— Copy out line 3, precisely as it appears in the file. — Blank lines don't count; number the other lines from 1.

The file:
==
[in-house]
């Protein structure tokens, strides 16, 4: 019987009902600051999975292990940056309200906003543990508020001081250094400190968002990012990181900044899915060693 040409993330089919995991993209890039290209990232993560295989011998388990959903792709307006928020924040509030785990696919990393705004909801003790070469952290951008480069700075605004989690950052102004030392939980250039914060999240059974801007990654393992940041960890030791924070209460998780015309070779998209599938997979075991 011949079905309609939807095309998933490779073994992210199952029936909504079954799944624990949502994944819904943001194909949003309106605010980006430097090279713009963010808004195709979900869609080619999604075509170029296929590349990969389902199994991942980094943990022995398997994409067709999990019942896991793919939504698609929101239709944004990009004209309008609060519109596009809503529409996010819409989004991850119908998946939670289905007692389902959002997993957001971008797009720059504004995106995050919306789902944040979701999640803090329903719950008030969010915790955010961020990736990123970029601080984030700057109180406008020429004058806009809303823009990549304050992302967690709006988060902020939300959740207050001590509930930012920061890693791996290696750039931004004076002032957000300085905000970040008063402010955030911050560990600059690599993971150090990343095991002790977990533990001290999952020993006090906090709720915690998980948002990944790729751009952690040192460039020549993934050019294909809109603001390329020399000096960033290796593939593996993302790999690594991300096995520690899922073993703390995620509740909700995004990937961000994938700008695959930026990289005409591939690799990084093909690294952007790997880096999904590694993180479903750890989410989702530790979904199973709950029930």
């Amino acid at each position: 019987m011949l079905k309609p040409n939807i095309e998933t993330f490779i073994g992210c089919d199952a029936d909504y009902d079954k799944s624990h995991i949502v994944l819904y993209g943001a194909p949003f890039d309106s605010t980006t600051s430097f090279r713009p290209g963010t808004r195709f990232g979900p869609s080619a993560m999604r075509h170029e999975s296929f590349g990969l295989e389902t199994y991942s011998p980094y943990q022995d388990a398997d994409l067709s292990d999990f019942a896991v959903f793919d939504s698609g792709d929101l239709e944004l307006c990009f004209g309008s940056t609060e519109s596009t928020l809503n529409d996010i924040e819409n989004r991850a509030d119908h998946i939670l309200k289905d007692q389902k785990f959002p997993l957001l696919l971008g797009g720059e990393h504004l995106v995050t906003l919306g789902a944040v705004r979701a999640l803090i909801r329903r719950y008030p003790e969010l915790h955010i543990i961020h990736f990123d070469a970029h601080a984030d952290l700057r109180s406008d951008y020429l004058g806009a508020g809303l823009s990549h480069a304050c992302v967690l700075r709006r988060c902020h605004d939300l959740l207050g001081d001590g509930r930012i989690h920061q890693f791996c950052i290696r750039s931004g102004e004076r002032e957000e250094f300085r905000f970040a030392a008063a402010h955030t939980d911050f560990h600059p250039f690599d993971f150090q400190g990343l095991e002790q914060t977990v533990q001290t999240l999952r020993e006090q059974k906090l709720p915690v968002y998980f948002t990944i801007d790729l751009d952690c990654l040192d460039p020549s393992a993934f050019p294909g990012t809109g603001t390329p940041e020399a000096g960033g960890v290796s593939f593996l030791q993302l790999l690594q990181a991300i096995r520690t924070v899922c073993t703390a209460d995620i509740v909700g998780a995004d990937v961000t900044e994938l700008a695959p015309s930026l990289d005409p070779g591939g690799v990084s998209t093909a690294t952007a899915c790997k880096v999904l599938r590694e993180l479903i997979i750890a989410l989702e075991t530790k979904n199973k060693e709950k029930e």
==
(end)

């Amino acid at each position: 019987m011949l079905k309609p040409n939807i095309e998933t993330f490779i073994g992210c089919d199952a029936d909504y009902d079954k799944s624990h995991i949502v994944l819904y993209g943001a194909p949003f890039d309106s605010t980006t600051s430097f090279r713009p290209g963010t808004r195709f990232g979900p869609s080619a993560m999604r075509h170029e999975s296929f590349g990969l295989e389902t199994y991942s011998p980094y943990q022995d388990a398997d994409l067709s292990d999990f019942a896991v959903f793919d939504s698609g792709d929101l239709e944004l307006c990009f004209g309008s940056t609060e519109s596009t928020l809503n529409d996010i924040e819409n989004r991850a509030d119908h998946i939670l309200k289905d007692q389902k785990f959002p997993l957001l696919l971008g797009g720059e990393h504004l995106v995050t906003l919306g789902a944040v705004r979701a999640l803090i909801r329903r719950y008030p003790e969010l915790h955010i543990i961020h990736f990123d070469a970029h601080a984030d952290l700057r109180s406008d951008y020429l004058g806009a508020g809303l823009s990549h480069a304050c992302v967690l700075r709006r988060c902020h605004d939300l959740l207050g001081d001590g509930r930012i989690h920061q890693f791996c950052i290696r750039s931004g102004e004076r002032e957000e250094f300085r905000f970040a030392a008063a402010h955030t939980d911050f560990h600059p250039f690599d993971f150090q400190g990343l095991e002790q914060t977990v533990q001290t999240l999952r020993e006090q059974k906090l709720p915690v968002y998980f948002t990944i801007d790729l751009d952690c990654l040192d460039p020549s393992a993934f050019p294909g990012t809109g603001t390329p940041e020399a000096g960033g960890v290796s593939f593996l030791q993302l790999l690594q990181a991300i096995r520690t924070v899922c073993t703390a209460d995620i509740v909700g998780a995004d990937v961000t900044e994938l700008a695959p015309s930026l990289d005409p070779g591939g690799v990084s998209t093909a690294t952007a899915c790997k880096v999904l599938r590694e993180l479903i997979i750890a989410l989702e075991t530790k979904n199973k060693e709950k029930e």